Seoul Survivor: RIP
Which country am I describing? One that has threatened the world with nuclear arms. One with an arguably crazy leader who is a fat cat obsessed with coal. One with a love-hate relationship with China. One that publicly executes its own people. Which country is it?
This week, two American deaths have made the news and fed into our nation's swelling fear. My heart goes out to the families and friends of Otto Warmbier and Philando Castile. These men both died in the past year and have both suffered the ugliest injustice of the world. Their killers walk as their fates remain irreversible.
Defector literature describes one of the most horrific forms of public execution. During a North Korean public execution, the military rounds up everyone in the area to watch the traumatizing event. Officers stuff rocks in the prisoner's mouth, breaking their teeth and preventing them from using their last breaths to denounce the government. They tie ropes across their eyes, heart and waist. A firing squad shoots the eye ropes, then the heart, then the waist. As they do it, every citizen in attendance, children included, watches the victim's head fall to the heart rope, then the torso fall to the waist rope, then the full body to the ground.
Public execution in America is nothing new. My own home city has a popular attraction, "The Walnut Street Bridge," that we call 'the walking bridge.' Two African Americans were lynched on the bridge during the Jim Crow Era. This is not how Castile died. We live in a modern world free of lynching, right? Today, people watch the sunset and drink wine on that same bridge. We've moved on. We've walked right past that spot in history. Though it seems that our modern society has moved past the horrors of public execution, this is not the case.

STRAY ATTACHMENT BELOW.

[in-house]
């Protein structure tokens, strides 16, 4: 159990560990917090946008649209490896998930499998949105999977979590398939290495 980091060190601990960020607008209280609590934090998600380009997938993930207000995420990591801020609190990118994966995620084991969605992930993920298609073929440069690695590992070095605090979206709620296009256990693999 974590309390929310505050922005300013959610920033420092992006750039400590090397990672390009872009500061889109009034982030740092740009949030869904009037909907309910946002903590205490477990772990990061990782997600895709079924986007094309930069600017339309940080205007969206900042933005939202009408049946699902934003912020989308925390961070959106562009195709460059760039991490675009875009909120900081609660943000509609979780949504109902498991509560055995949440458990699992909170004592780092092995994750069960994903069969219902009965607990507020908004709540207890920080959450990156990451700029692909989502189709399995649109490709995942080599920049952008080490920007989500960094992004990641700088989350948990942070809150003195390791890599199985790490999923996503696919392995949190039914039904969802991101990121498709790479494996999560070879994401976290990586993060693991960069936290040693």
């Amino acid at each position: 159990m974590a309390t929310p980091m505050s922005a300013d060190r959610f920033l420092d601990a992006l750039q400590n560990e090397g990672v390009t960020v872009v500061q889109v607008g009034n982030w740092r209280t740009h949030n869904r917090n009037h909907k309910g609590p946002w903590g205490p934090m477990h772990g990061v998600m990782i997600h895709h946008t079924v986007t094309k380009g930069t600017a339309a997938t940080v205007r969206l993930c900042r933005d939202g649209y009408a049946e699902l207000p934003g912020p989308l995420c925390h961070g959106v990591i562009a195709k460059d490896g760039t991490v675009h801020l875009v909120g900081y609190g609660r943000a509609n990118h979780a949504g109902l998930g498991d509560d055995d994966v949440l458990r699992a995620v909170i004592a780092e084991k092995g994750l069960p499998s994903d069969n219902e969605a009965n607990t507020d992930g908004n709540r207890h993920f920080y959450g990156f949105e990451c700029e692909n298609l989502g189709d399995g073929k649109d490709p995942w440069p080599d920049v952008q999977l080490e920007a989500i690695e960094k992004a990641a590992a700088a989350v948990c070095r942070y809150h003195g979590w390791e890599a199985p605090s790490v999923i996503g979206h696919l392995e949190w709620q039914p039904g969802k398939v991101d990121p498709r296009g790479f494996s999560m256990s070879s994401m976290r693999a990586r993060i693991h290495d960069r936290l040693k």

Now, with to social media and video technology, we too witness public executions. In fact, we can't avoid it. Even if you have not watched the video of police officer Jeronimo Yanez fatally shooting Philando Castile in front of his girlfriend and her child, you may have watched the video of Eric Garner die at the hands of officer Daniel Pantaleo, or the video of many other American victims. These videos get circulated on every major network and outlet. Despite the fact that they are often censored, these are still public executions.
The most obvious difference between Otto and Philando has to do with race. Race is something I perpetually think about. I believe race played a role in Otto's death, but Philando, in my eyes, died because of his race. Otto, a young white man from the University of Virginia, was to a North Korean the spitting image of an American. Realize that in North Korea, the word 'American' is most often followed by the word 'bastard.' A synonym of 'American bastard' in the DPRK is 'Yankee bastard.' Anyone who studies North Korea in the slightest should know this. Anyone who decides to travel to North Korea needs to know this. The people over there are told their entire lives that America is the enemy. To the North Korean government, Otto looked like the bad guy.